|Kyle D. Brown has been chosen Cal Poly Pomona?s new faculty director of the John T. Lyle Center for Regenerative Studies (LCRS) in the College of Environmental Design.|
Kyle D. Brown has been chosen Cal Poly Pomona?s new faculty director of the John T. Lyle Center for Regenerative Studies (LCRS) in the College of Environmental Design. Brown?s appointment began June 14.
?Dr. Brown has demonstrated his intellect and his passion through his publications on environmental and social justice, and in his role as principal investigator for the Habitat 21 project,? says Karen C. Hanna, dean of the College of Environmental Design. ?We are looking forward to his leadership at the Lyle Center where he can apply his experience and many talents in a collaborative setting. We are thrilled that he has agreed to be director at the Lyle Center for Regenerative Studies.?
LCRS is an education and research facility with a resident and non-resident community of students, faculty and staff, which operates as a living laboratory within the university setting. It is designed to demonstrate ways the needs of a community can be met in a sustainable fashion while improving the environment. Students live on the 16-acre site, working with regenerative systems as part of their daily lives.
Brown came to Cal Poly Pomona in 1998 as an assistant professor in the Landscape Architecture department. In 2003, he was promoted to associate professor, and he was awarded tenure earlier this year.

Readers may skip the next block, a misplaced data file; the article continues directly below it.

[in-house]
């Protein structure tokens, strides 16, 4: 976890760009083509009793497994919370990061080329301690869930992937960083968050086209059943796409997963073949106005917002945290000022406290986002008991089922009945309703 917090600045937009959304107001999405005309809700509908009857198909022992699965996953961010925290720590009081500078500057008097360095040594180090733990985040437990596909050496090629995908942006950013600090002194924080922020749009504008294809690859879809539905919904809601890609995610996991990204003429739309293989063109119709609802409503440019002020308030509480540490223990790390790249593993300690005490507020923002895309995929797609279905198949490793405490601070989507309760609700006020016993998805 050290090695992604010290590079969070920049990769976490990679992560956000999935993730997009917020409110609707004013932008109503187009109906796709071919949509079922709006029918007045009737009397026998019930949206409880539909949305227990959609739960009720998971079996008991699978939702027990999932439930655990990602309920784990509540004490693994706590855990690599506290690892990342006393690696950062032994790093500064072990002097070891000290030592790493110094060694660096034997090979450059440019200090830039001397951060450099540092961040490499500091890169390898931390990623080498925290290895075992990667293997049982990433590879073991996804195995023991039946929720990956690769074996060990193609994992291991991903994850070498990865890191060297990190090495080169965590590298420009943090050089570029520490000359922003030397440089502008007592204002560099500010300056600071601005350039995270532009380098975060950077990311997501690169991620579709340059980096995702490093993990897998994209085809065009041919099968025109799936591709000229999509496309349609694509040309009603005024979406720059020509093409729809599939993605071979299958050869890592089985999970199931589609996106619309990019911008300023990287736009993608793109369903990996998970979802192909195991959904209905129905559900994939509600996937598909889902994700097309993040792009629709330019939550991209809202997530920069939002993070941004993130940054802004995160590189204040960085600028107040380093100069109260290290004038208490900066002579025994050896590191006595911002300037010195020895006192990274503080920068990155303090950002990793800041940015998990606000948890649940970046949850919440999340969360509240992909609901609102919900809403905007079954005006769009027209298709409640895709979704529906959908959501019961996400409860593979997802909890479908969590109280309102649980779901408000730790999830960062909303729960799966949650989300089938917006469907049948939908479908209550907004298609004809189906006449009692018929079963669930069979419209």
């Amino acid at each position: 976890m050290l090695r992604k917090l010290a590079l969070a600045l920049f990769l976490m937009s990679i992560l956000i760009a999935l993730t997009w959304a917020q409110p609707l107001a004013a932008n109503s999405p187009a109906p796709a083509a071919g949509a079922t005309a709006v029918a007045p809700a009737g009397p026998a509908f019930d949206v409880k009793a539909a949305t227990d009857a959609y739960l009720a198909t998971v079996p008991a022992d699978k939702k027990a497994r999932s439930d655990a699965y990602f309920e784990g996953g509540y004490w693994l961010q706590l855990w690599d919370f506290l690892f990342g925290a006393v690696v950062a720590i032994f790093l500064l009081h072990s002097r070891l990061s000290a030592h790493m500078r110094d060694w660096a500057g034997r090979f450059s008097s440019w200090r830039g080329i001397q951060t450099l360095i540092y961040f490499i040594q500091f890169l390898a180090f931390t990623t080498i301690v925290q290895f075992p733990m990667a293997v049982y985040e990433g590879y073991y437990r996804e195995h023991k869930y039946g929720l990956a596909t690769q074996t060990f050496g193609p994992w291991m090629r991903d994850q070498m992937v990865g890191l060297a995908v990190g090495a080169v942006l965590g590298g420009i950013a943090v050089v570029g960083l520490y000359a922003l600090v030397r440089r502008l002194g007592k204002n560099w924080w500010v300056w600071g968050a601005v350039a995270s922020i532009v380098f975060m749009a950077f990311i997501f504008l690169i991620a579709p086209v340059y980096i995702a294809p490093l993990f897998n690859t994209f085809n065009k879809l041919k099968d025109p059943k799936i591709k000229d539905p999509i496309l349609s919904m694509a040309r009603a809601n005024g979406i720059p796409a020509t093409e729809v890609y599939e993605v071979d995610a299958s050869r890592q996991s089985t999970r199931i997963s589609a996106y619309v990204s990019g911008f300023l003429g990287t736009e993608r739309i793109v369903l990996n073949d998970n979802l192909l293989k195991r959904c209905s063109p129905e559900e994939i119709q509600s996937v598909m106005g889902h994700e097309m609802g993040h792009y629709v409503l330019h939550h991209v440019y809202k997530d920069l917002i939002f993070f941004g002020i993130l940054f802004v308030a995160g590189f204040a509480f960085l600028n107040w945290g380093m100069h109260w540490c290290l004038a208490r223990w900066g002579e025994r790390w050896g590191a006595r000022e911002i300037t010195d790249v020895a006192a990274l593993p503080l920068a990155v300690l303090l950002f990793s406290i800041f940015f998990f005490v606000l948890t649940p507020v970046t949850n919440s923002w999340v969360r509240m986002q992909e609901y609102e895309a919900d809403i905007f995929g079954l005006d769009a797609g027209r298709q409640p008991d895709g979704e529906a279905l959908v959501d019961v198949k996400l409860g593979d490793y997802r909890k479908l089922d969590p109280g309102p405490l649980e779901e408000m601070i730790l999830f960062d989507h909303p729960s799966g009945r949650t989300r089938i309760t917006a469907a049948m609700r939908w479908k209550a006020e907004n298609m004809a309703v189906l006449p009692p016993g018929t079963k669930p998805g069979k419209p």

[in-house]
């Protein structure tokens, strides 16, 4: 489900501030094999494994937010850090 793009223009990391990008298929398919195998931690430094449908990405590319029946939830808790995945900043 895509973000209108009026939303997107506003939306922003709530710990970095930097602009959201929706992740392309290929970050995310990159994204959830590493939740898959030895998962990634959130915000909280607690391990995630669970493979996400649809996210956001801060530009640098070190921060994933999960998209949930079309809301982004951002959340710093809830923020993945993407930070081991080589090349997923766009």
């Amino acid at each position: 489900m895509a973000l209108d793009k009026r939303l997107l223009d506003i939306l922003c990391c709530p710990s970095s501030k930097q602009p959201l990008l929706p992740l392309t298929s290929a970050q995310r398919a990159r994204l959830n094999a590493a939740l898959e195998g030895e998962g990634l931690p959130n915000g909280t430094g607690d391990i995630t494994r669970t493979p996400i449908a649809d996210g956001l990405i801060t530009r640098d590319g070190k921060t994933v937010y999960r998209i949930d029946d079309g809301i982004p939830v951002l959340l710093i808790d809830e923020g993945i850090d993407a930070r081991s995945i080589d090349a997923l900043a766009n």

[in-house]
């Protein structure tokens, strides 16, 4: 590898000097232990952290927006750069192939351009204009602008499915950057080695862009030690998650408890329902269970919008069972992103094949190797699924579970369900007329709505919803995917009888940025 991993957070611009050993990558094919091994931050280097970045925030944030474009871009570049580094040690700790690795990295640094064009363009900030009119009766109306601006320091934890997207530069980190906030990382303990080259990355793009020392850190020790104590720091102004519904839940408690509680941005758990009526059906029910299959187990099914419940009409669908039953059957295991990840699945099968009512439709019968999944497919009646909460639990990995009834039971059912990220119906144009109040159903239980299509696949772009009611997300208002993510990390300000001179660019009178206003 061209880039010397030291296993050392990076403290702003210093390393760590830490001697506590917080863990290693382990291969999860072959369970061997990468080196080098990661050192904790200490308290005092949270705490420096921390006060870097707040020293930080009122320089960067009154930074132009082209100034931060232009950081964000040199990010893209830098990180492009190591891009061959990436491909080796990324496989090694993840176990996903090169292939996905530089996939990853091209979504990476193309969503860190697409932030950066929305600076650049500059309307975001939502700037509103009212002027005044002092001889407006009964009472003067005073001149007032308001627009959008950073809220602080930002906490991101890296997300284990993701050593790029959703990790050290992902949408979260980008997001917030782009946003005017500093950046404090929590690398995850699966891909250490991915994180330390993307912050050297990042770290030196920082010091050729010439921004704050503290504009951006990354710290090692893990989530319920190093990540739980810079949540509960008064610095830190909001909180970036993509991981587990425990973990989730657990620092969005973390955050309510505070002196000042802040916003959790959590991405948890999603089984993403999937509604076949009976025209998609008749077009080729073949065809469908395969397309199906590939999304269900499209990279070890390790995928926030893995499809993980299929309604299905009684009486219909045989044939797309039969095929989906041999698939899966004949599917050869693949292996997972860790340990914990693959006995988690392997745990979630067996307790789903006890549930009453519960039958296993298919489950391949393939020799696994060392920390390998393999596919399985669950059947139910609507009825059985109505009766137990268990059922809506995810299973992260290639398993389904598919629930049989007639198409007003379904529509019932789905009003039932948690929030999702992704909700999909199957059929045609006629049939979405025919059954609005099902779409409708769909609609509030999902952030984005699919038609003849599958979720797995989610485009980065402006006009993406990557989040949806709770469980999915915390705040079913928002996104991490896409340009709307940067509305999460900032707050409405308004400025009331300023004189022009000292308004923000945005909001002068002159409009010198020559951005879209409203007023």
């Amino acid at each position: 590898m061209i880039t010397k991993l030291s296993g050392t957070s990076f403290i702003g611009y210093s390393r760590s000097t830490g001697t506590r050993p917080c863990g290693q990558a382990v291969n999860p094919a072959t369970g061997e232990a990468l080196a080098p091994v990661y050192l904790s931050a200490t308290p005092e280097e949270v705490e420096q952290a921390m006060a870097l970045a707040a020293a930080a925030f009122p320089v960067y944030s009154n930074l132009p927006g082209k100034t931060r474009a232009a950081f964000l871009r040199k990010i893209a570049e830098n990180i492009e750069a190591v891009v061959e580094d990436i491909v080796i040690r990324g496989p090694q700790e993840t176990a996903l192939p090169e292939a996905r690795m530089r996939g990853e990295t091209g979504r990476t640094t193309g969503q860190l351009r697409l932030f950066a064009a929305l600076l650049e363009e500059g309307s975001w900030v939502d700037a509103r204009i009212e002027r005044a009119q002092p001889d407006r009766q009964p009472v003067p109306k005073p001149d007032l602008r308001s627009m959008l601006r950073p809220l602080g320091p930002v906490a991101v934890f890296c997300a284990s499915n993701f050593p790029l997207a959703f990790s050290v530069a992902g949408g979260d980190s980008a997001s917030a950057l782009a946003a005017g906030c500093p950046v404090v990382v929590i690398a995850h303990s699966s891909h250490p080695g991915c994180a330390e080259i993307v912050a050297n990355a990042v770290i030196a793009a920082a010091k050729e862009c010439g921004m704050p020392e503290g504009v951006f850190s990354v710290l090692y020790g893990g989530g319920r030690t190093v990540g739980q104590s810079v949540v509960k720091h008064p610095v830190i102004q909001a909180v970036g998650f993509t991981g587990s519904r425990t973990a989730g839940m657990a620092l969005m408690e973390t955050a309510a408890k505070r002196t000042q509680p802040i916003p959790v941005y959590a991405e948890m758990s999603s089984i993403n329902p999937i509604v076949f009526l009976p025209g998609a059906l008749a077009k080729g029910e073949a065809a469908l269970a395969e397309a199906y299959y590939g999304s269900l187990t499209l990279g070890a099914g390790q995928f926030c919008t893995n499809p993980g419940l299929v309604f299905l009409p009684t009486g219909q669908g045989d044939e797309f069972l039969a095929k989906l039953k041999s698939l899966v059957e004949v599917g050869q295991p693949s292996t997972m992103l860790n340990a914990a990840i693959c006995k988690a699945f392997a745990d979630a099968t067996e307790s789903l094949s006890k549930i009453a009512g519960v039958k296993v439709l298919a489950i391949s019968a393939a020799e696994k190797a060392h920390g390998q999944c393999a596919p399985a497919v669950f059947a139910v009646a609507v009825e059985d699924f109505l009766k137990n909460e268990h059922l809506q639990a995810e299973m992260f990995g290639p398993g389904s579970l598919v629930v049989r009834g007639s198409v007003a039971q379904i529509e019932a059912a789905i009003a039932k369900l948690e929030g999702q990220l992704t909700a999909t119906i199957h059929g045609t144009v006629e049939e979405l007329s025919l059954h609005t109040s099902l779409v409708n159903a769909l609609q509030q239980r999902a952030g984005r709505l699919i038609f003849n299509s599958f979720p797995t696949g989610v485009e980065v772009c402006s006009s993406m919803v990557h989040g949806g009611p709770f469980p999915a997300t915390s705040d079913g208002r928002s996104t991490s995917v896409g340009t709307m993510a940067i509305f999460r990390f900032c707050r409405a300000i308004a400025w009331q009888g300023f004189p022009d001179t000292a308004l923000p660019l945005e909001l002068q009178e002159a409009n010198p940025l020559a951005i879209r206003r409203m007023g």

Brown is currently the principal investigator for ?Habitat 21: The Lyle Center Project for Sustainable Settlements,? an interdisciplinary effort to develop, implement and evaluate sustainable settlement strategies for disenfranchised communities around the world, where people live in dangerous and unhealthy conditions. This project integrates a commitment to social justice and ecological sustainability, an integration which Brown believes is vital to the future of LCRS.
?Environmental sustainability is fundamentally a social justice issue,? he says. ?Social inequities are compounded by non-regenerative systems that often have adverse impacts on marginalized communities, due to factors such as pollution, resource consumption and environmental exploitation. The faculty and staff of the Lyle Center have the opportunity to promote a just world through their research, education and outreach related to regenerative systems that provide for long-term functioning of communities and ecosystems.?
Brown earned a doctorate in Regional Planning and a master?s in Landscape Architecture from the University of Massachusetts Amherst, and a bachelor?s degree in Landscape Architecture from the College of Architecture and Landscape Architecture at the University of Minnesota.
Among other accomplishments, Brown is the author of two books and numerous articles and conference papers. In 1998, he collaborated on a CD-ROM published by McGraw-Hill, ?Time-Saver Standards for Landscape Architecture: Landscape Construction Details,? that was awarded best new electronic product on hard media in mathematics and science by the Association of American Publishers. The CD-ROM also received a Merit Award from the American Society of Landscape Architects. The focus of his recent research has been on professional responses to social justice, and strategies for effectively integrating social consciousness into the design and planning process.
The College of Environmental Design will host a welcome reception for Brown at the beginning of the Fall Quarter.